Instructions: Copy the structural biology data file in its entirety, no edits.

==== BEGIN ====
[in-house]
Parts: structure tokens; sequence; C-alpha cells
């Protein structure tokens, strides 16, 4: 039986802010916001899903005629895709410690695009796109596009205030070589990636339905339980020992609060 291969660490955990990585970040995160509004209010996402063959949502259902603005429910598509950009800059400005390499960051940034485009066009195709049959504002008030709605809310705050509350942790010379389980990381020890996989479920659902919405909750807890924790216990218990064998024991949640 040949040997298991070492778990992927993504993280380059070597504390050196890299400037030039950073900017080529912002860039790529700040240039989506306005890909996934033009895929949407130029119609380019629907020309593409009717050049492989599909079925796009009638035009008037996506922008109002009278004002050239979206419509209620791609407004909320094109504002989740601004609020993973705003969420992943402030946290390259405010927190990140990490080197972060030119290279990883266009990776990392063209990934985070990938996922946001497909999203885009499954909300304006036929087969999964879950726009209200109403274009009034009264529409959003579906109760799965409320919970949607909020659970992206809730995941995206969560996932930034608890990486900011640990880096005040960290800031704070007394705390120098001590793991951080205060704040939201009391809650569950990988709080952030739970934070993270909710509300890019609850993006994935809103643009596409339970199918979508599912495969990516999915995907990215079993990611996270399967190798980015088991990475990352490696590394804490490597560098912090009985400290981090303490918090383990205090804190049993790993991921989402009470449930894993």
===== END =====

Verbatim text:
[in-house]
Parts: structure tokens; sequence; C-alpha cells
């Protein structure tokens, strides 16, 4: 039986802010916001899903005629895709410690695009796109596009205030070589990636339905339980020992609060 291969660490955990990585970040995160509004209010996402063959949502259902603005429910598509950009800059400005390499960051940034485009066009195709049959504002008030709605809310705050509350942790010379389980990381020890996989479920659902919405909750807890924790216990218990064998024991949640 040949040997298991070492778990992927993504993280380059070597504390050196890299400037030039950073900017080529912002860039790529700040240039989506306005890909996934033009895929949407130029119609380019629907020309593409009717050049492989599909079925796009009638035009008037996506922008109002009278004002050239979206419509209620791609407004909320094109504002989740601004609020993973705003969420992943402030946290390259405010927190990140990490080197972060030119290279990883266009990776990392063209990934985070990938996922946001497909999203885009499954909300304006036929087969999964879950726009209200109403274009009034009264529409959003579906109760799965409320919970949607909020659970992206809730995941995206969560996932930034608890990486900011640990880096005040960290800031704070007394705390120098001590793991951080205060704040939201009391809650569950990988709080952030739970934070993270909710509300890019609850993006994935809103643009596409339970199918979508599912495969990516999915995907990215079993990611996270399967190798980015088991990475990352490696590394804490490597560098912090009985400290981090303490918090383990205090804190049993790993991921989402009470449930894993």